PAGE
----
The summer months are here, and that means it's time to work on that tan. It also means tan-lines. In these "top-free friendly" states, you can ditch the top and get that nice, even tan.

Texas is listed as one of the states where you can go topless, according to the advocacy group GoTopless. That doesn't mean, however, that you should ditch the top without thinking about the consequences.

You could still be arrested for "disorderly conduct" or other offenses. On the advocacy group's website, the only city in Texas listed as "topless tested" is Austin.

This also marks the second summer since the court ruling that led to a lifting of the ban on being topless in Utah, Kansas, Colorado, Wyoming, New Mexico, and Oklahoma. It was big news back in September of 2019 that the one ruling affected so many. And as you already know, people weren't exactly venturing outside in the summer of 2020, thanks to that pesky pandemic.

That doesn't mean you can cross state lines and immediately lose your top. There was more to the story. That decision wasn't "binding" everywhere.

If your summer travel plans include taking an outing to Utah, for instance, you can still get in trouble for being topless in public. Oklahoma is also continuing to enforce public decency laws.

If you consider yourself to be a naturist, there is only one nude beach in all of Texas. It's Hippie Hollow Park at Lake Travis in northwest Austin. They're the state's only legally recognized clothing-optional public park. They were closed for most 2020 due to the pandemic, but are now open at regular capacity.

There are some "unofficial" nude beaches in Texas. McFaddin Beach, about 34 miles from Galveston, is one. They do mention that it is still not legal, so you don your birthday suit at your own risk.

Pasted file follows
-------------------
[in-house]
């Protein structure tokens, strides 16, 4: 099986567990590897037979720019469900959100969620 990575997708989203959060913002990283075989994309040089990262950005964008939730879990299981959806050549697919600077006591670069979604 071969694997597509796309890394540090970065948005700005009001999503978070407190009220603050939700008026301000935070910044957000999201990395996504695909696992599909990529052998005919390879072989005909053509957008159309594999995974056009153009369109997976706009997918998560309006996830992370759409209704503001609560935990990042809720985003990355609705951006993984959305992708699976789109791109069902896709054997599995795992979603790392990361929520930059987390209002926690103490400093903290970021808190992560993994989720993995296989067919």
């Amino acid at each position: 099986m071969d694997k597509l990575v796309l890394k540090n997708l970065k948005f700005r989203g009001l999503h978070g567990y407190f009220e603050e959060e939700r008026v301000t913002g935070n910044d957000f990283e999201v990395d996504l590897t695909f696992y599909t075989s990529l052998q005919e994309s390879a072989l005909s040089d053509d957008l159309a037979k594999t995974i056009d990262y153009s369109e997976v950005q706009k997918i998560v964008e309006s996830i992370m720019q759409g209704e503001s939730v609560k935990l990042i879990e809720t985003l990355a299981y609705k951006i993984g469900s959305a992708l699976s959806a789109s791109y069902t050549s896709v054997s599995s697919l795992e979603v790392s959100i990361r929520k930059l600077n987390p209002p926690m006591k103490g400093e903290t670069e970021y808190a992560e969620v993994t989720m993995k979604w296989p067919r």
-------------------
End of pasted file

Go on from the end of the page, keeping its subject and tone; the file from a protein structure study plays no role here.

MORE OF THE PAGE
Others are just north of South Padre Island.

While I can totally support the desire to be tan-line free this summer, be sure to do a little research into the laws before you go, well, topless.

 

LOOK: Here are the 50 best beach towns in America

Every beach town has its share of pluses and minuses, which got us thinking about what makes a beach town the best one to live in. To find out, Stacker consulted data from WalletHub, released June 17, 2020, that compares U.S. beach towns. Ratings are based on six categories: affordability, weather, safety, economy, education and health, and quality of life. The cities ranged in population from 10,000 to 150,000, but they had to have at least one local beach listed on TripAdvisor. Read the full methodology here. From those rankings, we selected the top 50. Readers who live in California and Florida will be unsurprised to learn that many of towns featured here are in one of those two states.

Keep reading to see if your favorite beach town made the cut.

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